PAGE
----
All very strange. And – I’d be lying if I didn’t admit – a little stomach-churning.

The editorial is up this morning and yes, they do “go” Peter Brent. They defend themselves in the strongest possible terms and attack, specifically and generally, just about anyone who disagrees with them, particularly “Australia’s online news commentariat that has found passing endless comment on other people’s work preferable to breaking real stories and adding to society’s pool of knowledge.”
There are a number of things to say about all of this. The first is that the editorial is as much concerned about charges of bias against The Australian as anything else. This is how it begins:

THE measure of good journalism is objectivity and a fearless regard for truth. Bias, nonetheless, is in the eye of the beholder and some people will always see conspiracy when the facts don’t suit their view of the world. This is the affliction that has gripped, to a large measure, Australia’s online news commentariat that has found passing endless comment on other people’s work preferable to breaking real stories and adding to society’s pool of knowledge.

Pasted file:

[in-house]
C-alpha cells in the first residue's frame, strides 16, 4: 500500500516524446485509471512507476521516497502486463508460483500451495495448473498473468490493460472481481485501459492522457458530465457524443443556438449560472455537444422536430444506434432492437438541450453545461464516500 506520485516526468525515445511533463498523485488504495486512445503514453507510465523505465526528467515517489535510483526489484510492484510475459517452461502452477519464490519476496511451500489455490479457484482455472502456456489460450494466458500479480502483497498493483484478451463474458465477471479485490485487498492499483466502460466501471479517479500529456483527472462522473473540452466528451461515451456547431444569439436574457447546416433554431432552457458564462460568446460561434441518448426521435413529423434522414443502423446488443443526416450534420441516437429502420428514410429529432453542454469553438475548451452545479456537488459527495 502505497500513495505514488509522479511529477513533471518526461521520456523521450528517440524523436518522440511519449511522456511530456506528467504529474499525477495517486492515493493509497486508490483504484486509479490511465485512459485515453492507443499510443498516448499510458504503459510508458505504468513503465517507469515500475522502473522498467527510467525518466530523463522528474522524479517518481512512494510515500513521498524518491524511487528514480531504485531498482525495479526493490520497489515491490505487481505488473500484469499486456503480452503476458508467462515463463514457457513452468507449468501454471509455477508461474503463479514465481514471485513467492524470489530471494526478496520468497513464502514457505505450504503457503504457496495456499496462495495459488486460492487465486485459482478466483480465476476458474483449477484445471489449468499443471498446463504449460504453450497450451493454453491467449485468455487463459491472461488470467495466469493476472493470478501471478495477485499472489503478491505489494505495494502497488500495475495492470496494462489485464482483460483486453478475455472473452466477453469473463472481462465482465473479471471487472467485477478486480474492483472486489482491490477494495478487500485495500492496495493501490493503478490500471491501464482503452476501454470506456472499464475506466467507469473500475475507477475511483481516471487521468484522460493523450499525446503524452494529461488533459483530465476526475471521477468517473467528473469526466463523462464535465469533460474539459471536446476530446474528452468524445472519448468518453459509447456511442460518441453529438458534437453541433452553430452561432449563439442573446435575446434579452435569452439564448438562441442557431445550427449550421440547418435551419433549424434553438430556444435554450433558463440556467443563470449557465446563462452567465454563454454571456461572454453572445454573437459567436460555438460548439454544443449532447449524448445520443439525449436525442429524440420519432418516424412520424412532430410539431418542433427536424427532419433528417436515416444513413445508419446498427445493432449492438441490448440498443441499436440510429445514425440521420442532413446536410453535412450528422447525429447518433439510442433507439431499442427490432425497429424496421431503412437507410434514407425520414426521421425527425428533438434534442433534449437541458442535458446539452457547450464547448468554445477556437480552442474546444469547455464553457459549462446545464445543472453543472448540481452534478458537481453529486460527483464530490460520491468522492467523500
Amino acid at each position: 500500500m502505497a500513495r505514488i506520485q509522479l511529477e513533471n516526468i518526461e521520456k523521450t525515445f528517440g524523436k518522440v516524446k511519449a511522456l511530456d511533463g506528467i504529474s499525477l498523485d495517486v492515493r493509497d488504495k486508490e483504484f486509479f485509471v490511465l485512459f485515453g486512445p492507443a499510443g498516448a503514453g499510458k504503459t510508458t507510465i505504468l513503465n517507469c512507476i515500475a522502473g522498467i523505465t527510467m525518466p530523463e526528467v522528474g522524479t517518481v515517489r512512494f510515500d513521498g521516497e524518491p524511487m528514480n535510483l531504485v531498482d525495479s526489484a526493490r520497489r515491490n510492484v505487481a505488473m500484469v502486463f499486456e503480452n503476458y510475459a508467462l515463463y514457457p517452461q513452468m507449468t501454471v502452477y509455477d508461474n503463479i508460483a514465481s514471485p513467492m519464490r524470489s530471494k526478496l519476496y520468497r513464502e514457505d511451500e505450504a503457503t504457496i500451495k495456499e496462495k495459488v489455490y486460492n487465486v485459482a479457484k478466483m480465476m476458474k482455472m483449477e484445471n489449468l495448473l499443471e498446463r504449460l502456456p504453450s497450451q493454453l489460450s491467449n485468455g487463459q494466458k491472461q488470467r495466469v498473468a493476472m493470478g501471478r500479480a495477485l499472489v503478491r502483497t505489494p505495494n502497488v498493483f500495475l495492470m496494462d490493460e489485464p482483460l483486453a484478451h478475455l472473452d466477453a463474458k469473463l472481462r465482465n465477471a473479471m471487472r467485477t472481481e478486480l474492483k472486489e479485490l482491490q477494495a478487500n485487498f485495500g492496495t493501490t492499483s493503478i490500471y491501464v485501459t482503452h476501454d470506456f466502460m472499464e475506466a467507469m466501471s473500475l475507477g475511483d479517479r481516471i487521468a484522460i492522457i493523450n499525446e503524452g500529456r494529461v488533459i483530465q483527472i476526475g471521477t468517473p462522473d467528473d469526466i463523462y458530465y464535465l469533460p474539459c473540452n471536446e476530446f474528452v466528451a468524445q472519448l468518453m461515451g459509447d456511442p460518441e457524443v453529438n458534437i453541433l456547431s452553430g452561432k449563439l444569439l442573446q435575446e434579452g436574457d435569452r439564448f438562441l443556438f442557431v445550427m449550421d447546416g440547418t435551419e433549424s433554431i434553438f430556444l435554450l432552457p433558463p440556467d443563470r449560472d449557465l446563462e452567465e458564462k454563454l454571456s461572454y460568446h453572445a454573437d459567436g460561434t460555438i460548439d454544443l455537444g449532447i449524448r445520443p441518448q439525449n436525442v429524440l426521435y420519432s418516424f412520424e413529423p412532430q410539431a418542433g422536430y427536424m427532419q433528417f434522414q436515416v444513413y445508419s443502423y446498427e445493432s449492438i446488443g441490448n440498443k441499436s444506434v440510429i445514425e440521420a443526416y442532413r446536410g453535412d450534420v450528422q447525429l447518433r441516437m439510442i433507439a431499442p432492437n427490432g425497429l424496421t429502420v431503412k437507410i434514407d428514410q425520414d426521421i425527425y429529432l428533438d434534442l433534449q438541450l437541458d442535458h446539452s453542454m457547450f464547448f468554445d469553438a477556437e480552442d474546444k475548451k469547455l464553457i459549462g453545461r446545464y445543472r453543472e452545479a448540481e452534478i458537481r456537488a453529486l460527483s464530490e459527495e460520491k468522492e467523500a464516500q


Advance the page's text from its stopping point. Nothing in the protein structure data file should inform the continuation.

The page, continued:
If bias is in the eye of the beholder, then there are a lot of “beholders” out there who think The Australian is biased, particularly in its coverage of polling data. The evidence for this is not just to found in the blogosphere but on their own pages where their columns and articles often fill up with criticism from their own readers accusing them of spinning information in favour of the Howard Government. In attacking the “online commentariat” they are also attacking a sizeable sampling of their own readership.